- 18 Oct 2019 7:44 AM
- Hungary Matters
Karácsony told an international press conference that he would ask for a personal meeting with Prime Minister Viktor Orbán after he enters office on Friday.
He also said that he would invite all opposition mayors in October to set up a so-called alliance of free cities. He also said that he would ask the rector of the Central European University in writing to keep as many activities in Budapest as possible under Hungary’s higher education law.
Karácsony said he was planning to maintain partnerships and that outgoing Mayor István Tarlós was an “extremely correct partner” during the preparations for handing over his post.
The inaugural meeting of the new General Assembly is expected to discuss a package based on the recommendations of anti-corruption NGOs focusing on transparency, social and green issues, Karácsony said.
Following the example of other large cities around the world, Budapest plans to declare a climate emergency as a symbolic measure, he added. Budapest’s new leadership will pay significantly more attention to climate change than its predecessor, he said.
As part of the social package, preparations will be started to make public transport free of charge for young people under the age of 14, Karácsony said. Before the end of this year public transport will be made free for children under 7 as against the current age limit of 6 and registered jobseekers will also be allowed to travel free of charge, he added.
He said municipal companies would be prohibited from exercising provisions in the “slave law”, referring to amendments to the Labour Code affecting overtime approved by lawmakers last December. He promised to initiate the establishment of a conciliation council for the capital.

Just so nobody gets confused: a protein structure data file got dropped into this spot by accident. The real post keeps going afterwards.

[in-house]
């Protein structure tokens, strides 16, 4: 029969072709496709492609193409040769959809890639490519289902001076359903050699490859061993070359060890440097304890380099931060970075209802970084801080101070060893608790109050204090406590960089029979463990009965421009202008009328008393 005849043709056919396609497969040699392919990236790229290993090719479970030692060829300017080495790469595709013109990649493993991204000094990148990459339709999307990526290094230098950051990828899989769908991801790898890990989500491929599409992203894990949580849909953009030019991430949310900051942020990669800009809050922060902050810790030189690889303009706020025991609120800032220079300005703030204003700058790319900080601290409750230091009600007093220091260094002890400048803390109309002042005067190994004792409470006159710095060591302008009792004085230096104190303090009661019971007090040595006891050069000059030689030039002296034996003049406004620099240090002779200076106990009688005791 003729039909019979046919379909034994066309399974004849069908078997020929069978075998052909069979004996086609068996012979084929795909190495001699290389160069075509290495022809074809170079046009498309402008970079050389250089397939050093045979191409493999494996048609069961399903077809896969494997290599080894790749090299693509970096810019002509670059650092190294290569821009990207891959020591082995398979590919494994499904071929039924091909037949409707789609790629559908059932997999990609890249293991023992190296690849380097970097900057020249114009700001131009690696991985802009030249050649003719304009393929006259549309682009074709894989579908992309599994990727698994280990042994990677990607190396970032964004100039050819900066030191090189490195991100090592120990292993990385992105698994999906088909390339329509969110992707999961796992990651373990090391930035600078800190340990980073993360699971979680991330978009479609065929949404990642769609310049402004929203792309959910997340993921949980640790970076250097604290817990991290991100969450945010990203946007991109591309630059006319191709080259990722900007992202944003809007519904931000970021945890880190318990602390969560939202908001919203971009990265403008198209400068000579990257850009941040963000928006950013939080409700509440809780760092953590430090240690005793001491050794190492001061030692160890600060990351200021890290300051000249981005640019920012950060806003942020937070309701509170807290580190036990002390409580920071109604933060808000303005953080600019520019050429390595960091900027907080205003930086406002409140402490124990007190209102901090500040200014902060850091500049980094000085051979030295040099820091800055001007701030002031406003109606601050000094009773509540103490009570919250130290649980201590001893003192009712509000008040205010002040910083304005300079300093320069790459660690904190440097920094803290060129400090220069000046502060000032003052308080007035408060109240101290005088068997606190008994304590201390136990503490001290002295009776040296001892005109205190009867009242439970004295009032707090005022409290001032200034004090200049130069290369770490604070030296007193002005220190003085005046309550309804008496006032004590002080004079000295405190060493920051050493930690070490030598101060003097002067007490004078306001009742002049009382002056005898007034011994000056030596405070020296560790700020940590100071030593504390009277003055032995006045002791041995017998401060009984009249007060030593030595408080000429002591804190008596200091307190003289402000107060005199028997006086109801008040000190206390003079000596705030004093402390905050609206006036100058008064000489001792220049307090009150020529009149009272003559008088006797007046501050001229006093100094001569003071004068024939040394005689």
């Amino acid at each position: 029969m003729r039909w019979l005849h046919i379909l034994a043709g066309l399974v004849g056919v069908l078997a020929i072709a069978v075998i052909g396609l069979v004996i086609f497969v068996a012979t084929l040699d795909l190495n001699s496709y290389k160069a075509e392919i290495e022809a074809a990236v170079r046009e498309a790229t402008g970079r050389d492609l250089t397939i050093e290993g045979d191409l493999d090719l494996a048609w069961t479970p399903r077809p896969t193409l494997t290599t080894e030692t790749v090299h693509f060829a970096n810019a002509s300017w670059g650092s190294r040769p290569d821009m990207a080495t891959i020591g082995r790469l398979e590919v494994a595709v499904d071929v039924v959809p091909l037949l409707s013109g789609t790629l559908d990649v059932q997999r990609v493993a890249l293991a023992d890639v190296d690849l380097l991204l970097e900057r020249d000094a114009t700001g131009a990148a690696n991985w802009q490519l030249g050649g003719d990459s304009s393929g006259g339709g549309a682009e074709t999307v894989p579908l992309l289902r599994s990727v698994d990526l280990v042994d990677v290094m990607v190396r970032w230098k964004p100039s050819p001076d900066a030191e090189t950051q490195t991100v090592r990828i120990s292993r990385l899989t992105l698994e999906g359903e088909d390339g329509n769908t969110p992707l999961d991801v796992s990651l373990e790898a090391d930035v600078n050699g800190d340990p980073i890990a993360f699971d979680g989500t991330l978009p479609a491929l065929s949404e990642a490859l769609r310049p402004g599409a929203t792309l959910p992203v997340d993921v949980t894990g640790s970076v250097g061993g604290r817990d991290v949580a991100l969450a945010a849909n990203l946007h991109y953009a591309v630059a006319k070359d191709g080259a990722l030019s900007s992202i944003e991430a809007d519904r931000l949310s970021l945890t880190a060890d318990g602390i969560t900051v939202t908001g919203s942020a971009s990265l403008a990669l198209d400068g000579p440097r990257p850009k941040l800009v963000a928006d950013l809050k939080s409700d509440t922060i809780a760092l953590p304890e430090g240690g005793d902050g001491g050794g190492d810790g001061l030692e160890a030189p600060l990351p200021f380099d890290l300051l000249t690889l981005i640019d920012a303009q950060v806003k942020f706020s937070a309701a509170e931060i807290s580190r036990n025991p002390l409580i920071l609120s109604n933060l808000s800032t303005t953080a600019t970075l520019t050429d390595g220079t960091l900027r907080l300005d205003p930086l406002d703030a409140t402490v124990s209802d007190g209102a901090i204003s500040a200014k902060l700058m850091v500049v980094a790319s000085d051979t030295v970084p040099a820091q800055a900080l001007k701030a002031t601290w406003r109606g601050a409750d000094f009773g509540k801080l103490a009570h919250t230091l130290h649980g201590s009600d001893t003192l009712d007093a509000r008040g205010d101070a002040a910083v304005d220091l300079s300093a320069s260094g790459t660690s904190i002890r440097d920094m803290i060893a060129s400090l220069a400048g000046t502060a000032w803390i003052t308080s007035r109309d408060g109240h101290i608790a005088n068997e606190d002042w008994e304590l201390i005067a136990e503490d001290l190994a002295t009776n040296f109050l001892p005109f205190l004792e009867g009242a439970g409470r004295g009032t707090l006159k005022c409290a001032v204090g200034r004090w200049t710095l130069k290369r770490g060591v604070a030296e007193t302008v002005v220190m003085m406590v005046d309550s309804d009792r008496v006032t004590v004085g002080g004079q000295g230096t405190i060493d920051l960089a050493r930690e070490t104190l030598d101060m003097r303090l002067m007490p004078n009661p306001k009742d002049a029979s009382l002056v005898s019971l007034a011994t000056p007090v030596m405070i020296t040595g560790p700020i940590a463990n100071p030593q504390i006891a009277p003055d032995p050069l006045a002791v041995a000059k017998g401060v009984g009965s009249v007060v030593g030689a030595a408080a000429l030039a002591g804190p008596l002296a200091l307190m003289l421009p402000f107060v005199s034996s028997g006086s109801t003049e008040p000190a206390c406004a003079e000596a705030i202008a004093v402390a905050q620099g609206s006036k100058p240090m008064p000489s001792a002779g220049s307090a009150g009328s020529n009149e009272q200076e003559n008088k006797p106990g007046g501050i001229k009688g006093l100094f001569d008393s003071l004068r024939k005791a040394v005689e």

In response to a question, Karácsony said he would raise the issue of Budapest’s underfinancing when meeting with the government. He added that Budapest suffered from high debt and state consolidation would be the only way out.
He said he disagreed with stadium construction projects of the past and would not support new projects because of their “stellar costs” and because they took away areas from Budapest that should instead be “turned green”.
He promised to increase resources for homeless services and to set up new accommodation options in the medium term in order to provide better conditions than homeless shelters. Karácsony said a new strategy would be drafted to deal with overtourism in Budapest, adding that regulations on tourist buses and boats should be rethought. He said a prohibition on docking cruise ships in the city as well as on sight-seeing boats could be weighed.
In an interview to news portal Index, the mayor-elect said one of the new Budapest municipal assembly’s first decisions will be to block any future construction permits for new buildings in Budapest’s City Park.
Karácsony said the assembly was scheduled to change the city’s building code in its first session, and no further construction projects would be allowed in the park. It was through recent press reports that he had learned of a building permit issued for the Ethnography Museum in the park. But no permit for a new National Gallery has been granted, he added.
Karácsony said he was happy about a new playground and the renovation of Olaf Palme House, a 19th century edifice — the completed parts so far of the Liget Project — but added that erecting new buildings in the area would be “colossal stupidity”.
Answering a question about an earlier pledge to ban the construction of new sports stadiums, Karácsony said the mayor of Budapest had a right of veto, and he would make use of it.
On the topic of parking regulations, Karácsony noted that many district authorities had outsourced the collection of parking fees to private companies. Karácsony said he would work towards issuing a municipal decree forbidding districts from prolonging those contracts.
Karácsony said that downtown Budapest should gradually be made car-free. The first steps would be to build P+R parks and to “start a public discussion” on a congestion fee for cars in downtown Budapest, he said.
This, he added, should be introduced temporarily before a referendum is held on whether it should remain a permanent arrangement.
MTI Photo: Kovács Attila